Regarding Turbo .. I did see the system finally hit 3800 MHz. Out of curiosity, I downloaded 3D Mark 2011 and ran the standard bench to see how my system was competing at stock -- pretty good stats. What was interesting was how it pegged the proc. Apparently, if I only have 1 or 2 "threads" going, it'll TB up to 3800, it's when I hit full load across the board that it maxes at 3500. I'm assuming this is some sort of throttling process that's occurring to keep the thing cool/stable depending on the function being asked to perform. It makes sense to some extent -- if an app can only work with one core, it makes sense to push that core to 3800 -- but if the app can work with each thread, peg them all but keep it down. I'll keep watching it as I do more renders in tandem with CUDA on the GTX 460. One of the best tests it seems is running multi-thread render work on the CPU and feeding the output to H264 for the GTX to take over encoding. Make sense?

As to my understanding of Sandy Bridge OC, you're right in all aspects. I don't know what the hell I'm talking about -- just trying to form semi-educated guesses at this point. I'm still very unclear on how core voltage is related to the multiplier when raising the multiplier past stock and why you guys talk about stuff like having 4.5ghz at 1.25 and that kind of junk. Thus far, all I see is my proc getting to 1.3vc to hit 4.2 and then the system rebooting if that damn TPU switch is on. I'm sure I can learn it all once I apply myself to it, but right now it's simply not a priority. Thanks for the guidance.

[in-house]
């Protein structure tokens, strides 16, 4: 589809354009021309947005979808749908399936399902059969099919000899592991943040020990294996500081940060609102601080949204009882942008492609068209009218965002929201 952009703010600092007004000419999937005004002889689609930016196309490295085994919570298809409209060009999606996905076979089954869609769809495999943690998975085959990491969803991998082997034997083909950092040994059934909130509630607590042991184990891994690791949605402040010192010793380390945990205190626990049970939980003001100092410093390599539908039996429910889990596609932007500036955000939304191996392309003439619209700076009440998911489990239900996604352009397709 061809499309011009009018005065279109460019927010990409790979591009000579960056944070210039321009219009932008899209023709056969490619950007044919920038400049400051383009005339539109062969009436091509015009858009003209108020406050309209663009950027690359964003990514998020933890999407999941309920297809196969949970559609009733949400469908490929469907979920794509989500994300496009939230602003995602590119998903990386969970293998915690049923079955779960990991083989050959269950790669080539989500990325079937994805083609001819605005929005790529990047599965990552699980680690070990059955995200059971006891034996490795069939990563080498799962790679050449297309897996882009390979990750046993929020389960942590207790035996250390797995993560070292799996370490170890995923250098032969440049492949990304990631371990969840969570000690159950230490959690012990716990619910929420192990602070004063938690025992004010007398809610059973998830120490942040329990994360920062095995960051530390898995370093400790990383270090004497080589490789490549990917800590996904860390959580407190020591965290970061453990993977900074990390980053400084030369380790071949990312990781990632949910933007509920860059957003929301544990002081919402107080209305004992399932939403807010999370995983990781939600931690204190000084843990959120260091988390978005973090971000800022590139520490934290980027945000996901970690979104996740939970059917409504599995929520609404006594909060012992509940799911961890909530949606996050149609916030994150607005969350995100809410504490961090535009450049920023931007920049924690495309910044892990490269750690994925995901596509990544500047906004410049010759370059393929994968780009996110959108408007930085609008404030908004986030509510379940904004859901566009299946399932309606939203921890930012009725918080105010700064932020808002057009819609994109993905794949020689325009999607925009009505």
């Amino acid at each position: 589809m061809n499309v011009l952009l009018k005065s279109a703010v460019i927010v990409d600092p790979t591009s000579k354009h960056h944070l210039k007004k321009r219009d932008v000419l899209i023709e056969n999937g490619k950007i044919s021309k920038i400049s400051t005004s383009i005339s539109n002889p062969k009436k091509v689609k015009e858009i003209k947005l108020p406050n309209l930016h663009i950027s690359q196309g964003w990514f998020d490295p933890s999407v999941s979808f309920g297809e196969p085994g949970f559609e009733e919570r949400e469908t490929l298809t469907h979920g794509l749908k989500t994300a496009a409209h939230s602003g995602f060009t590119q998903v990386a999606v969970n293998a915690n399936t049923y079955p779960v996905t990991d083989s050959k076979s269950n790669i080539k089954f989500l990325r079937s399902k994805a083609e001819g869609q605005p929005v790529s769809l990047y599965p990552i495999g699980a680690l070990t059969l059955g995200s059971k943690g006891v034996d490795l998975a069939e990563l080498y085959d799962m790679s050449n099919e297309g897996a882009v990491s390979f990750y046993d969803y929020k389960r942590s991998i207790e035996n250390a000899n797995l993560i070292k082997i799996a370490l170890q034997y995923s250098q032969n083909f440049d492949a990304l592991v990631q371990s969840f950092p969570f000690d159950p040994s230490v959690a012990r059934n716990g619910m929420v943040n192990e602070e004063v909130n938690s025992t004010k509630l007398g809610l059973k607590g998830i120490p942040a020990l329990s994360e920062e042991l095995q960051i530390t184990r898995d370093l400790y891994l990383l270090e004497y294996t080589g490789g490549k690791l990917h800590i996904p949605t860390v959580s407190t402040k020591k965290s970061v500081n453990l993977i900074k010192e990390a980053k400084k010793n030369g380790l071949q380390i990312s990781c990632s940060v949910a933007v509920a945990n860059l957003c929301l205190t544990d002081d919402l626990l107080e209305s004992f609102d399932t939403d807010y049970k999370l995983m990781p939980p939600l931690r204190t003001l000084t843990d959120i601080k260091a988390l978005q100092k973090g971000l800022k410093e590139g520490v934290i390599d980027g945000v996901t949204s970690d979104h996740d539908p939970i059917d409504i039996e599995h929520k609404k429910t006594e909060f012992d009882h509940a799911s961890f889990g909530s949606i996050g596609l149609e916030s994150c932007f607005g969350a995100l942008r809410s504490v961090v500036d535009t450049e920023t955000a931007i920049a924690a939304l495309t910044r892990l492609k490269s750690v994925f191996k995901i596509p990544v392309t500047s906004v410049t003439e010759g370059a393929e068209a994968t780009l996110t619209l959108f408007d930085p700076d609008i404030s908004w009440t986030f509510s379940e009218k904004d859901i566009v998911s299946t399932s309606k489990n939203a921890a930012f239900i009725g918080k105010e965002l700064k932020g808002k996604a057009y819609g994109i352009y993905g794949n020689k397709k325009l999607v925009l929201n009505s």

As to Toology and his comments: I agree to your comparison. You're specs denote that you're running a liquid cooler with a full radiator. I'm running a puny HS with a questionable fan. Hats off to you.

Thanks again for the help. System is stable and faster than my Core 2 Quad. That was the intent.
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Ghetto